Next stop Heho!
An early start this morning as we must say farewell to our ship and continue our tour. On the steps of the pier we can hear a PA system and it becomes apparent there is an early morning exercise session run by the local Chinese immigrants. We are tempted to join in but fortunately we don’t have time.
Instead we join our private coaches for the drive to the airport. Our boarding cards are again brightly coloured stickers and a piece of card, but they seem to work and we are soon in flight towards HEHO. The snack served on board this flight can only be described as having play-doh qualities. Two lumps! One of our guests makes a mouse and dinosaur out of his, some guests eat them, but most of us put them back in the box.
On arrival in Heho, we’re met by our two new guides, Sue and Twee Twee. They will accompany us during our time at Inle Lake. Shortly after leaving Heho we stop at a paper workshop to see how paper is made and transformed into parasols, books and various other products. It’s really interesting and amazing how the parasols are made from bamboo with no real mechanical intervention. We each received a parasol on the boat so the workshops don’t sell much on this occasion.
The town of Nyaung Shwe is the gateway to Inle Lake. On arrival we decide to take a walk around the busy food market. It is fascinating but we have to take care. The market stalls are made of bamboo and covered with tarpaulin secured with string. Unfortunately the tarpaulin is fitted for the locals … at less than 5 feet from ground level! This means over 50% of our guests have to stoop to walk around. It is clear we are the main attraction, particularly the taller members of our party.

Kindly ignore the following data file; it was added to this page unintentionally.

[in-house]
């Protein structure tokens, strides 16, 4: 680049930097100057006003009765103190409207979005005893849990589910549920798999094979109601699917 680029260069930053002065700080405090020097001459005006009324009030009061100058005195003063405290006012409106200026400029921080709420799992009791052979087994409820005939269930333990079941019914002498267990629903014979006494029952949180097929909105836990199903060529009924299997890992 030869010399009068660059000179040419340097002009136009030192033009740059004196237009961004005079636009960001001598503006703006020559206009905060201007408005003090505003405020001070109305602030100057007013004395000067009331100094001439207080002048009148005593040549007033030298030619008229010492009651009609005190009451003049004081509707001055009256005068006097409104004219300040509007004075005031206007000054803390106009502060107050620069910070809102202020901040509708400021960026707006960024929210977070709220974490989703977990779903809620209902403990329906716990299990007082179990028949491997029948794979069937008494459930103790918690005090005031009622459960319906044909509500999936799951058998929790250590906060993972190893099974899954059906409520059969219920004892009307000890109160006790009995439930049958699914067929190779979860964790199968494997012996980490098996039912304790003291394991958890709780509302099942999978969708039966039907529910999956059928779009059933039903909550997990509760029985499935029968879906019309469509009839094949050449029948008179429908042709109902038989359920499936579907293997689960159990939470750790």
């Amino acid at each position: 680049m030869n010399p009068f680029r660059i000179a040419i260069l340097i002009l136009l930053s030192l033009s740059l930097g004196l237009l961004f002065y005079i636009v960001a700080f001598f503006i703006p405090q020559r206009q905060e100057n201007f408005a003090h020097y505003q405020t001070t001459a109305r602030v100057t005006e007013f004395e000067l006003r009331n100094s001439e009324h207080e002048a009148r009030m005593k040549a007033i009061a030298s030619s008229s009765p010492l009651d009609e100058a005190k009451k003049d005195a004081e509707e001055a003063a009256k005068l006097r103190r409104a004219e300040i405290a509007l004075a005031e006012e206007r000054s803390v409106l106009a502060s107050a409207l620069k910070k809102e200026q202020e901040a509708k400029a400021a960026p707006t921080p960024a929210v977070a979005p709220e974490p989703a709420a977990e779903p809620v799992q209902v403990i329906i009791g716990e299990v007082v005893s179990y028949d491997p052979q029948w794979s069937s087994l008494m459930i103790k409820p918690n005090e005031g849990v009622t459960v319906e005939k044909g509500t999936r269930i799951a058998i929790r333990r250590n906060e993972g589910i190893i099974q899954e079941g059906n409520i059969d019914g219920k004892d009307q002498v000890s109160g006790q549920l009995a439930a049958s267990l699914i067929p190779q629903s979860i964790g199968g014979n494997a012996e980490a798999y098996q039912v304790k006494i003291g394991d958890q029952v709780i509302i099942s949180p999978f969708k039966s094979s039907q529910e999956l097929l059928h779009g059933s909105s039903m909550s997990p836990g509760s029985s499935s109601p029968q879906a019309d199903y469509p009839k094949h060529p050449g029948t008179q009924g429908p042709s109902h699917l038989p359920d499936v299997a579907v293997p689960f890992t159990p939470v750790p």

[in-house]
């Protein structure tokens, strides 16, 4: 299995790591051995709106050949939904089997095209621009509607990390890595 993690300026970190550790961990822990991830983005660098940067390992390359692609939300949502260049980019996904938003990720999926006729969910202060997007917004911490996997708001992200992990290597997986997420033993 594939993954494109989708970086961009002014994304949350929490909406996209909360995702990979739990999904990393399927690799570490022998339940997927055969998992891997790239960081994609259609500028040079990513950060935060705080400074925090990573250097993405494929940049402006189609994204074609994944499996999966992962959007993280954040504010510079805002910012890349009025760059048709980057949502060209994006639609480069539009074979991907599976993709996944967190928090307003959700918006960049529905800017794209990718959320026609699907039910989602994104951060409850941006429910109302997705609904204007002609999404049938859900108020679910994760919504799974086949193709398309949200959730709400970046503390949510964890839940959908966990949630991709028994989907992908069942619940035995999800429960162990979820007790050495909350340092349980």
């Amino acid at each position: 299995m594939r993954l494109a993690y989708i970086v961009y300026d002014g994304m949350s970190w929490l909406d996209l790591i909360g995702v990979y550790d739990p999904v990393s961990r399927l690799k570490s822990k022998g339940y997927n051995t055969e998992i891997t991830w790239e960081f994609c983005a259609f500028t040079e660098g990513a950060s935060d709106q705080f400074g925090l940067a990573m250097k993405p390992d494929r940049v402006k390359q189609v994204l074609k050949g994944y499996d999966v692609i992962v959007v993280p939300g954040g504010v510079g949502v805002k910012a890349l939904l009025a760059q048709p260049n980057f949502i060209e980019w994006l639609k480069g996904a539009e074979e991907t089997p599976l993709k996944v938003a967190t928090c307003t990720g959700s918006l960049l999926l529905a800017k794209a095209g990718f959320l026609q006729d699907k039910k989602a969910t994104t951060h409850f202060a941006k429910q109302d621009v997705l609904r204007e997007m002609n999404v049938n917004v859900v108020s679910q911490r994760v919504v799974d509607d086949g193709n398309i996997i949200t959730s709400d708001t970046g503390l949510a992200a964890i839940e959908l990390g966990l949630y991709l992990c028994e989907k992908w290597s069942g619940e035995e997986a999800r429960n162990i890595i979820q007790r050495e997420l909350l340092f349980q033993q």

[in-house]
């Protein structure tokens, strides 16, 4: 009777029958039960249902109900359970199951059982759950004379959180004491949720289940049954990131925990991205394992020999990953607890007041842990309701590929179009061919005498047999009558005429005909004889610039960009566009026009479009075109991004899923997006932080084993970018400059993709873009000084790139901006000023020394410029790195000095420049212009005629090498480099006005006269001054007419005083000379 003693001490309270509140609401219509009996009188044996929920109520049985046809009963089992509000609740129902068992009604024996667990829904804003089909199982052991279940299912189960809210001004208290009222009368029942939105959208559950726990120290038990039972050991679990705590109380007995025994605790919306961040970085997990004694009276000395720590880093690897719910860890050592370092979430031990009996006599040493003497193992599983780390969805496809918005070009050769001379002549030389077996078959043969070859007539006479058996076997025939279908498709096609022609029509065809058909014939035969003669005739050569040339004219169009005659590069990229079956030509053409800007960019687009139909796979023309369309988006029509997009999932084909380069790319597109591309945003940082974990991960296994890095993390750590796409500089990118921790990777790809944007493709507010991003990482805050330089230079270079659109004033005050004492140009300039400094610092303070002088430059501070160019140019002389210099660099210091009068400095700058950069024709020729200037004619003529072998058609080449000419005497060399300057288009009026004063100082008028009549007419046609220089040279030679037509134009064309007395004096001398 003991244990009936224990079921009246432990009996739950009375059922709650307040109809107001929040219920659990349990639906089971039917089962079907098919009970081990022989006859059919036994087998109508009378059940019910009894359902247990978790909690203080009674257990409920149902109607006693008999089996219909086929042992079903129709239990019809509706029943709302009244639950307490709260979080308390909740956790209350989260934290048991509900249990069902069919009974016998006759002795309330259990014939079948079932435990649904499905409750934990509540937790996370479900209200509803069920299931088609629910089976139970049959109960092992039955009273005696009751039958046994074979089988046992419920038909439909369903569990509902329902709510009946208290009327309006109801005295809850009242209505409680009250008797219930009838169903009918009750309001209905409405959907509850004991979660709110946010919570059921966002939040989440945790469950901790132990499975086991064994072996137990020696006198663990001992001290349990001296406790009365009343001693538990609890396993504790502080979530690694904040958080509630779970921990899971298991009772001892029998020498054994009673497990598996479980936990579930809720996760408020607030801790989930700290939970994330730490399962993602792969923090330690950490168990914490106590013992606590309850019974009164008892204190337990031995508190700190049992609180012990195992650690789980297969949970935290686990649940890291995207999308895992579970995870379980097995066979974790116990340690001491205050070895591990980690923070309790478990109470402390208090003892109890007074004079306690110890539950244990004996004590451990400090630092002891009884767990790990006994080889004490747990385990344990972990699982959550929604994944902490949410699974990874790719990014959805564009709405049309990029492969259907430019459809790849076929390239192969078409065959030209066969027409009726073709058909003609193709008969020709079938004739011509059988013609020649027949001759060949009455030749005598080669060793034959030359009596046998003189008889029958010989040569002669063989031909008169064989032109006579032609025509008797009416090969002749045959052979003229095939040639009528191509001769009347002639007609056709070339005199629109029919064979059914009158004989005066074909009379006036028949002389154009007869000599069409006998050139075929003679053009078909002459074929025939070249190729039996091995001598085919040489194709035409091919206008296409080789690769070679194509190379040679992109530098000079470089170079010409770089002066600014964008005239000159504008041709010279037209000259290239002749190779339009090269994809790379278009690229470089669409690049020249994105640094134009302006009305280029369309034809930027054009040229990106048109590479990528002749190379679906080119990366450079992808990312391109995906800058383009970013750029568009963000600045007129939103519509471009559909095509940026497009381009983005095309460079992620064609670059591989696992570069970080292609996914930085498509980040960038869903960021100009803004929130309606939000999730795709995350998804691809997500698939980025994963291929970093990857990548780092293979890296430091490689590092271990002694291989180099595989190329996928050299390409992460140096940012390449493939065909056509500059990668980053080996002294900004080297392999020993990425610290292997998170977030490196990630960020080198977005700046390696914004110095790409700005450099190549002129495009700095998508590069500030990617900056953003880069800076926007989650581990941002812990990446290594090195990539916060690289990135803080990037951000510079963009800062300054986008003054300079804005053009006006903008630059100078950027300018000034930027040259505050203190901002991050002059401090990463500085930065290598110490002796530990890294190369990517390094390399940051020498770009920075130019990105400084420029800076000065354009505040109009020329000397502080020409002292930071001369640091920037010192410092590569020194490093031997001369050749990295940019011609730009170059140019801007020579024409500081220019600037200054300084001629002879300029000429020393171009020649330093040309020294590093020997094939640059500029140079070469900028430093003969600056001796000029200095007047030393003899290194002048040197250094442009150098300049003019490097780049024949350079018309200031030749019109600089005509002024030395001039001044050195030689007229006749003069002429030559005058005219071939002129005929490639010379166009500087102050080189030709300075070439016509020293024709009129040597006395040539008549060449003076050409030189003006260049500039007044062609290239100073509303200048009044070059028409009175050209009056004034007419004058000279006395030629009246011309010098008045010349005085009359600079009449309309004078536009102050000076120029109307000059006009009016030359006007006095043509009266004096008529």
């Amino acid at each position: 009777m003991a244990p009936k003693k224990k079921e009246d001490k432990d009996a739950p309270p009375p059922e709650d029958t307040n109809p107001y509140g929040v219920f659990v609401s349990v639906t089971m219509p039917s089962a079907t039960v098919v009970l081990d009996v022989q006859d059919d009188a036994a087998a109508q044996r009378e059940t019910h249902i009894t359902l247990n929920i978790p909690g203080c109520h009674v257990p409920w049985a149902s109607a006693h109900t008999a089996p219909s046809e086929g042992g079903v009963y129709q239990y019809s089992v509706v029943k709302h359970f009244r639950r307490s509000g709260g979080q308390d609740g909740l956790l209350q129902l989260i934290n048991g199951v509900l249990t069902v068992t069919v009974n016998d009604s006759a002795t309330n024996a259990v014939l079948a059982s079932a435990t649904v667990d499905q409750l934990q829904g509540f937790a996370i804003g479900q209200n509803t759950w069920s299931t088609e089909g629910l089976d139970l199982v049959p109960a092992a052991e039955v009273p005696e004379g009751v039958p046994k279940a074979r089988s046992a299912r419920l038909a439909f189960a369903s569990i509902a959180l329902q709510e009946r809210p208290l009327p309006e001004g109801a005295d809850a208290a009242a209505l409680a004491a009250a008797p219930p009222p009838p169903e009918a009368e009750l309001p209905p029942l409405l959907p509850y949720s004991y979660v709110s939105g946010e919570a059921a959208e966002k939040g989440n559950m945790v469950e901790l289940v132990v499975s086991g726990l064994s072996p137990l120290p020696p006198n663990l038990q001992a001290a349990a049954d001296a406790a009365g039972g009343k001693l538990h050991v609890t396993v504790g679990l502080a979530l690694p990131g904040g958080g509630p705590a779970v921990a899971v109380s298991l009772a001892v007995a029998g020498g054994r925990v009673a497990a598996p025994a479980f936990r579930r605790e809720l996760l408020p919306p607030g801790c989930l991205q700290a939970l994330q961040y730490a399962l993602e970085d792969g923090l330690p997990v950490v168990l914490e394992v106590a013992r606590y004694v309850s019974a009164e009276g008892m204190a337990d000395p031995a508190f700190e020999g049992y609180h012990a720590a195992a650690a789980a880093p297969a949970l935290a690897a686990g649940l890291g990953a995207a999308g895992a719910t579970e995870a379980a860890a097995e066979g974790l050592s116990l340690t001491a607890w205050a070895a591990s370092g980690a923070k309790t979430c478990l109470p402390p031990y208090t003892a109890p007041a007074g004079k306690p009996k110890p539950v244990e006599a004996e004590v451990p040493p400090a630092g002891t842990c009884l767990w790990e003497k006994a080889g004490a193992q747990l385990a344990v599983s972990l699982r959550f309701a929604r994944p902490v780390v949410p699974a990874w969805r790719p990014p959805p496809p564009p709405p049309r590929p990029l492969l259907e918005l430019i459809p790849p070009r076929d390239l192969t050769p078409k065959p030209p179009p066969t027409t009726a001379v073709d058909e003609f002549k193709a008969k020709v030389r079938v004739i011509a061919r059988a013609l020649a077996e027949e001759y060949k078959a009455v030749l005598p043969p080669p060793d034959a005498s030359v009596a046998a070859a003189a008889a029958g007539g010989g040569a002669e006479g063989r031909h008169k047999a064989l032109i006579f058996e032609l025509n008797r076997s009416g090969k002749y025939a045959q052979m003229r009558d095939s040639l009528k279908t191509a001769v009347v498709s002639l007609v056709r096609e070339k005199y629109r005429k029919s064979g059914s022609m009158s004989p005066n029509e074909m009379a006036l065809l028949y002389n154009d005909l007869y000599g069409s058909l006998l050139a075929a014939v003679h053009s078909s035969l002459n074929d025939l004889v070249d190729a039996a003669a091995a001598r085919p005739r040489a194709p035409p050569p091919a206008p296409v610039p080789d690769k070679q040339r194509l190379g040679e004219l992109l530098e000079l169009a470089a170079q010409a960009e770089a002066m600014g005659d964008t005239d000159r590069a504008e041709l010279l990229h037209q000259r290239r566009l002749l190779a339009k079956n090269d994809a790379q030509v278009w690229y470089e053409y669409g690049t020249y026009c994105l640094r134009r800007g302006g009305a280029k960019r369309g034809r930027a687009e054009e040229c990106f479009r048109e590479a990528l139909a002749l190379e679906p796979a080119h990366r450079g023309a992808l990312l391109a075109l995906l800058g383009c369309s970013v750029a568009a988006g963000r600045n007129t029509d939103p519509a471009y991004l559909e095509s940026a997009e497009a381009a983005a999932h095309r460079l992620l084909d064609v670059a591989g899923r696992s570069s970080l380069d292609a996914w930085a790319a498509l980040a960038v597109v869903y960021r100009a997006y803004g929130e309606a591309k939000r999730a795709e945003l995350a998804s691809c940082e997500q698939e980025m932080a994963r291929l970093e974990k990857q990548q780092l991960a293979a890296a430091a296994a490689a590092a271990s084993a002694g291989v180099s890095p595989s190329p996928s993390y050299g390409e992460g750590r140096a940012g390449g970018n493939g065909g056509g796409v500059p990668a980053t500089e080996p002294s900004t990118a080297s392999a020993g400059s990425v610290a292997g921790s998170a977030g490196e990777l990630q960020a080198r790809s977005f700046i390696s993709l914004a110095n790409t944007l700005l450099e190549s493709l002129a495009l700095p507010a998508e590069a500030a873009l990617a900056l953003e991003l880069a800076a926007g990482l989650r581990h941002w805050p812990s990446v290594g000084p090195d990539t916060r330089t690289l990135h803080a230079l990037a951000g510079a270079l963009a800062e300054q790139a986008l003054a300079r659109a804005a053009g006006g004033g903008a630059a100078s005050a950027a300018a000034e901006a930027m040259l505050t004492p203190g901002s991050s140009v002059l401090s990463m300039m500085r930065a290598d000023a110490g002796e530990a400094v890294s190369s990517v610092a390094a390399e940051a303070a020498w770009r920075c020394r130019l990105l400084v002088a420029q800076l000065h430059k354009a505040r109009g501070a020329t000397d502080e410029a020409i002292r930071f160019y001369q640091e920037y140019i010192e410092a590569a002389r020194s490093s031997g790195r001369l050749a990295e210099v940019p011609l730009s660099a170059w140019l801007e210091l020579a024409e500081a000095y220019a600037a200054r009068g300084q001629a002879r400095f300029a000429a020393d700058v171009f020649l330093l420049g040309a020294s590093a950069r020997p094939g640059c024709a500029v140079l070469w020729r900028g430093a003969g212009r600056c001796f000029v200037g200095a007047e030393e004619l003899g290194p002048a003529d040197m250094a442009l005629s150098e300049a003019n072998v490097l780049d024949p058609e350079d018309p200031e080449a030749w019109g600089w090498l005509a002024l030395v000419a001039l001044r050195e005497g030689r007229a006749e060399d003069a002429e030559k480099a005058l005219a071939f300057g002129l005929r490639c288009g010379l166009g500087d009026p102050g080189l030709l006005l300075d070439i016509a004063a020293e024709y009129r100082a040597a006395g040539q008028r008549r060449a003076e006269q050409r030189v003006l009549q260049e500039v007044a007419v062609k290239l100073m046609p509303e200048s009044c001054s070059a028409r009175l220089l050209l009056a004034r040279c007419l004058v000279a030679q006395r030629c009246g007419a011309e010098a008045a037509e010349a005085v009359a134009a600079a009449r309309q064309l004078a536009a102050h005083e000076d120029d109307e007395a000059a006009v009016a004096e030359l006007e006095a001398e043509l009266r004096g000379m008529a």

We booked lunch at the Green Chilli Restaurant. A good choice. After lunch we transfer to the quayside to join our private water transport to our hotel. Our water taxis are long, narrow wooden boats just wide enough for a plastic deck chair with a cushion for added comfort. Each boat takes four or five people and the boatmen propel us with an outboard motor on a long pole. We have nine boats and they will remain with us throughout our Inle Lake adventures.
The trip to the hotel is around one hour. At first we head through fairly narrow inlets and then the scenery opens up dramatically. Inle is a freshwater lake located in the Taunggyi District of Shan State. It is the second largest lake in Myanmar with an estimated surface area of nearly 45 square miles and one of the highest at an elevation of 2,900 feet. During the dry season the average water depth is 7 feet (2.1 m), with the deepest point being 12 feet. During the rainy season levels can increase by 5 feet or more.
Approximately 70,000 people live in the four main towns bordering the lake, in numerous small villages along the shore and on the lake itself. They call themselves Intha. Most residents are devout Buddhists, and live in simple houses of wood and woven bamboo on stilts. They are largely self-sufficient farmers. En-route to our hotel we drive past some of these villages and start to see what life is like. When we arrive into the main part of the lake we also see some of the local fishermen. They are known for practicing a distinctive rowing style which involves standing at the stern on one leg and wrapping the other leg around the oar. This unique style evolved for the reason that the lake is covered by reeds and floating plants making it difficult to see while seated. The leg rowing style is only practiced by the men. Women row in the customary style, using the oar with their hands and sitting cross legged at the stern.
We’re soon arriving at the Aureum Palace Hotel and having fun disembarking our water taxis. They wobble a bit when you stand up (the boats that is). The hotel staff greet us and are soon showing us the way to our rooms. Rooms are accessed along private paths or wooden board-walks and the accommodations are large and comfortable. Dinner this evening is served in a private banquet room, and afterwards we retire to bed. It is noticeable how cold it is here once the sun has set, so we put the heaters on, and the pyjamas!
Photo: Fisherman on Inle Lake © Dawn Furlong